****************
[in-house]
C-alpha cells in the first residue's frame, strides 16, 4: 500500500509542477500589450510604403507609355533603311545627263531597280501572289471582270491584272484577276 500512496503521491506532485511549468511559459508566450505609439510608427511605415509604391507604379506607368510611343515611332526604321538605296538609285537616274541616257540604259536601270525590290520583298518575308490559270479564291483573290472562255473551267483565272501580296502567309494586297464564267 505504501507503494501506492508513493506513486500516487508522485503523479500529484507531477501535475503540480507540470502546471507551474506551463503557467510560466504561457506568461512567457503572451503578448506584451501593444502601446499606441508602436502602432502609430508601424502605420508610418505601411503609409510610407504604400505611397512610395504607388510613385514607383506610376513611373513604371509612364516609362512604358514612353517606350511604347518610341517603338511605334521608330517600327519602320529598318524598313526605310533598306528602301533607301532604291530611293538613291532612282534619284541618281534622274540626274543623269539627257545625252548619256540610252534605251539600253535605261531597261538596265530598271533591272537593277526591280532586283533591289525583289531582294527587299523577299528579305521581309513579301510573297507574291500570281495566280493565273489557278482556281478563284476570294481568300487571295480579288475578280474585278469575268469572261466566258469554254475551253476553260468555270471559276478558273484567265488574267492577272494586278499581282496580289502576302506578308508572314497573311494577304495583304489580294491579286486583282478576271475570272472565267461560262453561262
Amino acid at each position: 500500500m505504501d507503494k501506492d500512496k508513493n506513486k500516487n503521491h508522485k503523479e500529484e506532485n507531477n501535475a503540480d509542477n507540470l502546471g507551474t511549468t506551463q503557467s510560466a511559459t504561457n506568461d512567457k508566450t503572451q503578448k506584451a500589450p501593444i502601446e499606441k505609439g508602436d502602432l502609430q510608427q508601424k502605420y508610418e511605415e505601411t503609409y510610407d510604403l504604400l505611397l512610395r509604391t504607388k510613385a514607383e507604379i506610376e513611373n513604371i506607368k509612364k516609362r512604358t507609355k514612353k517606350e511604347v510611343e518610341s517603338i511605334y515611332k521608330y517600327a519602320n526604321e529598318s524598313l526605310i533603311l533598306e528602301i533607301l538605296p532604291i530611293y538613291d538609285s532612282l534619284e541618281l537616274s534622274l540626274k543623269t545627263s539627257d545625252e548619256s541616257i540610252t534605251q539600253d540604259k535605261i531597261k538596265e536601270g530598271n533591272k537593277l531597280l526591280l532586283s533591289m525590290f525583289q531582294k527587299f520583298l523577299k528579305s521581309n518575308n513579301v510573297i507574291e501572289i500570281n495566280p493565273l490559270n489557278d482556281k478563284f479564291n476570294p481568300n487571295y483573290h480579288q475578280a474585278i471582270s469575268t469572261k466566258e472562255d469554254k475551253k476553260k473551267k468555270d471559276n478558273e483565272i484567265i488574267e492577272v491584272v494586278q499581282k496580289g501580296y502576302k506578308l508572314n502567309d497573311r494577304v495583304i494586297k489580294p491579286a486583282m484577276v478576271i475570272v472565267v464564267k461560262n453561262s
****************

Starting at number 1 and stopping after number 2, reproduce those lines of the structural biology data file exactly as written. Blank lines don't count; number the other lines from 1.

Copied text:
[in-house]
C-alpha cells in the first residue's frame, strides 16, 4: 500500500509542477500589450510604403507609355533603311545627263531597280501572289471582270491584272484577276 500512496503521491506532485511549468511559459508566450505609439510608427511605415509604391507604379506607368510611343515611332526604321538605296538609285537616274541616257540604259536601270525590290520583298518575308490559270479564291483573290472562255473551267483565272501580296502567309494586297464564267 505504501507503494501506492508513493506513486500516487508522485503523479500529484507531477501535475503540480507540470502546471507551474506551463503557467510560466504561457506568461512567457503572451503578448506584451501593444502601446499606441508602436502602432502609430508601424502605420508610418505601411503609409510610407504604400505611397512610395504607388510613385514607383506610376513611373513604371509612364516609362512604358514612353517606350511604347518610341517603338511605334521608330517600327519602320529598318524598313526605310533598306528602301533607301532604291530611293538613291532612282534619284541618281534622274540626274543623269539627257545625252548619256540610252534605251539600253535605261531597261538596265530598271533591272537593277526591280532586283533591289525583289531582294527587299523577299528579305521581309513579301510573297507574291500570281495566280493565273489557278482556281478563284476570294481568300487571295480579288475578280474585278469575268469572261466566258469554254475551253476553260468555270471559276478558273484567265488574267492577272494586278499581282496580289502576302506578308508572314497573311494577304495583304489580294491579286486583282478576271475570272472565267461560262453561262